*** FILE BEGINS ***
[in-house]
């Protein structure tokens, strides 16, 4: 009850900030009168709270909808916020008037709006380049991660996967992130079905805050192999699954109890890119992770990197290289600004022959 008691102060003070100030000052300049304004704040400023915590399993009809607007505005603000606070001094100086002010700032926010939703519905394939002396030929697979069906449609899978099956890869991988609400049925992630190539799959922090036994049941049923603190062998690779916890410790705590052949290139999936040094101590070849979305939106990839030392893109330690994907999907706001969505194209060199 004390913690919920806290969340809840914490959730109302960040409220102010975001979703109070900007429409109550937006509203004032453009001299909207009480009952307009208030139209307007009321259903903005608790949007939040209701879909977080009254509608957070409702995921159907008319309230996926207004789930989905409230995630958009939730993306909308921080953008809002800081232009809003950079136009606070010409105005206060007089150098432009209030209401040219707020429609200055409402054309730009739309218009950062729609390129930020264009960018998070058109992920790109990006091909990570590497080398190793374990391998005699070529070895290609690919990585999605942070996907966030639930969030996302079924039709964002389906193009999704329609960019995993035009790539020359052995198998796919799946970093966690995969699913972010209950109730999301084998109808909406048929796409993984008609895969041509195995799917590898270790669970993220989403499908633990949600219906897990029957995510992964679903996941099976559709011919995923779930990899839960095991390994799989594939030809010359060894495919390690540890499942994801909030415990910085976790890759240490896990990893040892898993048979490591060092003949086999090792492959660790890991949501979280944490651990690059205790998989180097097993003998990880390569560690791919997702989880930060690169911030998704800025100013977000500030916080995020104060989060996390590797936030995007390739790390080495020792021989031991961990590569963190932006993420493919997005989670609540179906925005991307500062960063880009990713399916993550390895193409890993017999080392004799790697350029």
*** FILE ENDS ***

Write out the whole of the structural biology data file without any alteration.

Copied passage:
[in-house]
């Protein structure tokens, strides 16, 4: 009850900030009168709270909808916020008037709006380049991660996967992130079905805050192999699954109890890119992770990197290289600004022959 008691102060003070100030000052300049304004704040400023915590399993009809607007505005603000606070001094100086002010700032926010939703519905394939002396030929697979069906449609899978099956890869991988609400049925992630190539799959922090036994049941049923603190062998690779916890410790705590052949290139999936040094101590070849979305939106990839030392893109330690994907999907706001969505194209060199 004390913690919920806290969340809840914490959730109302960040409220102010975001979703109070900007429409109550937006509203004032453009001299909207009480009952307009208030139209307007009321259903903005608790949007939040209701879909977080009254509608957070409702995921159907008319309230996926207004789930989905409230995630958009939730993306909308921080953008809002800081232009809003950079136009606070010409105005206060007089150098432009209030209401040219707020429609200055409402054309730009739309218009950062729609390129930020264009960018998070058109992920790109990006091909990570590497080398190793374990391998005699070529070895290609690919990585999605942070996907966030639930969030996302079924039709964002389906193009999704329609960019995993035009790539020359052995198998796919799946970093966690995969699913972010209950109730999301084998109808909406048929796409993984008609895969041509195995799917590898270790669970993220989403499908633990949600219906897990029957995510992964679903996941099976559709011919995923779930990899839960095991390994799989594939030809010359060894495919390690540890499942994801909030415990910085976790890759240490896990990893040892898993048979490591060092003949086999090792492959660790890991949501979280944490651990690059205790998989180097097993003998990880390569560690791919997702989880930060690169911030998704800025100013977000500030916080995020104060989060996390590797936030995007390739790390080495020792021989031991961990590569963190932006993420493919997005989670609540179906925005991307500062960063880009990713399916993550390895193409890993017999080392004799790697350029």